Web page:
Does Adderall make you underachieve?

It’s rare for medical students nowadays to go through training without knowing someone who uses prescription stimulants to study. The ever-popular Adderall and Concerta seem to be omnipresent on college campuses and medical schools, while prescriptions for these medications are suspiciously less common. In environments where success and self-worth are often based on academic achievement, the temptation to succumb to using these pills is high.

The temptation is even higher as these drugs have become widely available. While students previously borrowed prescription pills from friends and tried to trick their doctors by reading out DSM criteria for ADHD, there has been an explosion of availability on the Internet, including black market sites that use difficult-to-track digital currency like Bitcoins. Untraceable and discreet, students can order as many as they please.

It’s a dirty secret that few people talk about, yet researchers at the Yale Child Study Center found that one-in-five U.S. medical students had used prescription stimulants. This finding has been replicated at a number of allopathic and osteopathic medical schools, with nearly identical results. International studies from France to Iran have shown a similar prevalence among medical students. Reasons for non-medical prescription stimulant use ranged from staying awake on the wards, to studying for exams. The United States Medical Licensing Examinations (USMLE) are particularly stressful for U.S. medical students, and online medical student forums are filled with discussions around stimulant use to prepare for these tests. Many students take the pills on test day — dissolving them under their tongues before they walk into the carefully monitored testing site.

Students believe that using prescription stimulants will give them a leg up: improving their test scores, making them more astute, and setting them up for better careers. But is this true? New research published in next month’s Journal of the American Academy of Child & Adolescent Psychiatry shows that illicit prescription stimulant use may actually make you less successful.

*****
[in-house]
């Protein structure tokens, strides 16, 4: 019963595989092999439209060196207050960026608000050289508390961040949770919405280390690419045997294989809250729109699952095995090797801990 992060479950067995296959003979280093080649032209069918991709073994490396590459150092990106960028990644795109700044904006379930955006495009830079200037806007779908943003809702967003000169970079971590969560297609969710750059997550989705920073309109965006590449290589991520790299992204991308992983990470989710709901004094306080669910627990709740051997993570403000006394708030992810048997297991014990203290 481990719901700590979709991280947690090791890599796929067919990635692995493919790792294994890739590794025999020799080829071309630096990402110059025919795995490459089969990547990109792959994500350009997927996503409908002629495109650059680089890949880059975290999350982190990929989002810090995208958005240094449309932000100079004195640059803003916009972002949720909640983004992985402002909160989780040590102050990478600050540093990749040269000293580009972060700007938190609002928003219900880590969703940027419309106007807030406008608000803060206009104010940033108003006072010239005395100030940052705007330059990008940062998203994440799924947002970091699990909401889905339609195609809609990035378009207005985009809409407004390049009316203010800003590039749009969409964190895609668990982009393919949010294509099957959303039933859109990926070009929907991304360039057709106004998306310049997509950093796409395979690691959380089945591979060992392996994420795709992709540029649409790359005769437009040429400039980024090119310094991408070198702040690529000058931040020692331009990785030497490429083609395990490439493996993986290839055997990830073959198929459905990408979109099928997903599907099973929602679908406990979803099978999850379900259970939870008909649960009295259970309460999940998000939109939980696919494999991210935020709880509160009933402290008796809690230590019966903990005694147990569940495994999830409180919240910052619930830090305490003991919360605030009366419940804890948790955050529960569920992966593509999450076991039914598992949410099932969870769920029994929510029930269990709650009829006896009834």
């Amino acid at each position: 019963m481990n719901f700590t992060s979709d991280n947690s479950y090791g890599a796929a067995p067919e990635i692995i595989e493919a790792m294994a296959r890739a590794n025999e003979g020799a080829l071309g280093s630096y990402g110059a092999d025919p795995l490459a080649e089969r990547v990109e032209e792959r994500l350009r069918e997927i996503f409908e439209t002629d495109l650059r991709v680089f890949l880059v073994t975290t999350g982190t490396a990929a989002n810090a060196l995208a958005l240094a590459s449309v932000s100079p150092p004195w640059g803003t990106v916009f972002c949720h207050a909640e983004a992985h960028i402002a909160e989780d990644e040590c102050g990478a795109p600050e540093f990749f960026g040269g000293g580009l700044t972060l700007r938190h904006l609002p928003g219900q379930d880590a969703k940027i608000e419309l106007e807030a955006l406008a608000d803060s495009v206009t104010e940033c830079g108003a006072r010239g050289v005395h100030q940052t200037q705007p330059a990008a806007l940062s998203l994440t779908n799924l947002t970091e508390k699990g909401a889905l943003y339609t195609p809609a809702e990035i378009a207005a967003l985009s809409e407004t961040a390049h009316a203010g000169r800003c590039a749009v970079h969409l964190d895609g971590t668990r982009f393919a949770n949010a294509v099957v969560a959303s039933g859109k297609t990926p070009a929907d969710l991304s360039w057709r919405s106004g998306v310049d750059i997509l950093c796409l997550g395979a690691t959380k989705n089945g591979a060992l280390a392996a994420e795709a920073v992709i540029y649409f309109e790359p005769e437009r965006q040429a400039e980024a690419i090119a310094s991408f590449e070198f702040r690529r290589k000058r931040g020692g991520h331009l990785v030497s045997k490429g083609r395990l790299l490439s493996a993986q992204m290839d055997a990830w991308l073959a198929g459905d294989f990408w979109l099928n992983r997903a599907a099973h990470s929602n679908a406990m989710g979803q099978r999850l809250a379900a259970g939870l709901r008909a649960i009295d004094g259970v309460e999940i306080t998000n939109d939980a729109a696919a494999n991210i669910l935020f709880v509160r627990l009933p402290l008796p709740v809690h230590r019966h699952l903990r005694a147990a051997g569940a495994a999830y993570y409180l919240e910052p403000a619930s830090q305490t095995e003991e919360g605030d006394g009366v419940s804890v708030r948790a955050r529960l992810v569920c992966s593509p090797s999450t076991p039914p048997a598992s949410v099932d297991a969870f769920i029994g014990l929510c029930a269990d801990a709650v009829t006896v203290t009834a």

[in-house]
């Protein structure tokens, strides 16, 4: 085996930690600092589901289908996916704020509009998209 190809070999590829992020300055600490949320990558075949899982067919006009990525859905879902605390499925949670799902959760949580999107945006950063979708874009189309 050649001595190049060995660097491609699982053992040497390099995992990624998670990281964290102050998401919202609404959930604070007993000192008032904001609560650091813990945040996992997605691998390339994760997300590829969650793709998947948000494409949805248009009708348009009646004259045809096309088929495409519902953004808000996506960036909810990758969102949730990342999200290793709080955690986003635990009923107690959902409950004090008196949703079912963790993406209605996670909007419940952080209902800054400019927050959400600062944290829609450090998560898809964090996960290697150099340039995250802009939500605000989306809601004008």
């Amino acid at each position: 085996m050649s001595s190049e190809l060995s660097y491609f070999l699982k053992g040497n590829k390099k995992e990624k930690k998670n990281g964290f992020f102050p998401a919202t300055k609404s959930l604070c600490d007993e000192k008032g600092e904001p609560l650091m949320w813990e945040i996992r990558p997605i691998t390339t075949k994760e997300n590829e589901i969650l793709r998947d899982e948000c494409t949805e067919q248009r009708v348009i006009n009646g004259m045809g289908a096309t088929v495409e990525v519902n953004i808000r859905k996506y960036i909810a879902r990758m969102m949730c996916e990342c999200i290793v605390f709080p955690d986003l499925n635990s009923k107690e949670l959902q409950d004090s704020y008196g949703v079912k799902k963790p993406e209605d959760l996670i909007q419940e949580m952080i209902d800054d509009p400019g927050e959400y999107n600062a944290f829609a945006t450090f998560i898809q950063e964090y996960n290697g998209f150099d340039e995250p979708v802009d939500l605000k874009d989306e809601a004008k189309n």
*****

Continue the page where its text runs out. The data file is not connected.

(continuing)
The study followed over 8,000 U.S. high school students from adolescence into adulthood and found that those who used non-prescription stimulants were less likely to obtain a college degree and significantly more likely to develop a substance use disorder in adulthood. Notably, this did not hold true for those with ADHD who used their medications appropriately. Those with ADHD who took their medications appropriately had educational attainment and substance use disorder rates on par with the general population. However, those with ADHD who used their medications inappropriately (inhalation, increasing doses without medical supervision, mixing with other substances) were found to be at risk of lower academic achievement and high rates of substance use disorders. As a message to high school students preparing for college admissions – non-prescription stimulant use appears to put you at a disadvantage. Similarly for medical students, prescription stimulant use was shown to have no improvement on test scores. Furthermore, the medications put users at a risk of emotional lability and aggressive behavior,

So before students go in search of borrowing a friend’s Adderall or purchasing Ritalin online, they should be aware that they may be doing themselves a disservice. Not only does the research show that your test scores won’t improve, you may be putting yourself at a higher risk of academic underachievement and potentially career-ending substance use disorders.

Jack Turban is a medical student.

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